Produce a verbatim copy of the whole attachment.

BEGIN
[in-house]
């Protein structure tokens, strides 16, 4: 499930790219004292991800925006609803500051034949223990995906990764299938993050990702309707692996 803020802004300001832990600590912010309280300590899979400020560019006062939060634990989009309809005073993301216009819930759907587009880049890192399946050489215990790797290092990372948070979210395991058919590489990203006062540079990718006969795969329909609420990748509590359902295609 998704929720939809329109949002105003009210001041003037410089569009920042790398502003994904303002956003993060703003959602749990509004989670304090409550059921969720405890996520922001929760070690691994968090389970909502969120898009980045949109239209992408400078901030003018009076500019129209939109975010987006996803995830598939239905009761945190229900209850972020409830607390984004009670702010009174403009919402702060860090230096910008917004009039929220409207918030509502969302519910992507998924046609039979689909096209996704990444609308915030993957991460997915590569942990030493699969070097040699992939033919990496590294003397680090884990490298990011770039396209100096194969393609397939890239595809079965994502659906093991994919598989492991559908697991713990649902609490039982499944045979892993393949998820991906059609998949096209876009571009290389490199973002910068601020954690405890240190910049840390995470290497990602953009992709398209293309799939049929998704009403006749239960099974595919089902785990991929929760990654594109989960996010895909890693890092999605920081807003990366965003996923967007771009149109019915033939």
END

[in-house]
């Protein structure tokens, strides 16, 4: 499930790219004292991800925006609803500051034949223990995906990764299938993050990702309707692996 803020802004300001832990600590912010309280300590899979400020560019006062939060634990989009309809005073993301216009819930759907587009880049890192399946050489215990790797290092990372948070979210395991058919590489990203006062540079990718006969795969329909609420990748509590359902295609 998704929720939809329109949002105003009210001041003037410089569009920042790398502003994904303002956003993060703003959602749990509004989670304090409550059921969720405890996520922001929760070690691994968090389970909502969120898009980045949109239209992408400078901030003018009076500019129209939109975010987006996803995830598939239905009761945190229900209850972020409830607390984004009670702010009174403009919402702060860090230096910008917004009039929220409207918030509502969302519910992507998924046609039979689909096209996704990444609308915030993957991460997915590569942990030493699969070097040699992939033919990496590294003397680090884990490298990011770039396209100096194969393609397939890239595809079965994502659906093991994919598989492991559908697991713990649902609490039982499944045979892993393949998820991906059609998949096209876009571009290389490199973002910068601020954690405890240190910049840390995470290497990602953009992709398209293309799939049929998704009403006749239960099974595919089902785990991929929760990654594109989960996010895909890693890092999605920081807003990366965003996923967007771009149109019915033939």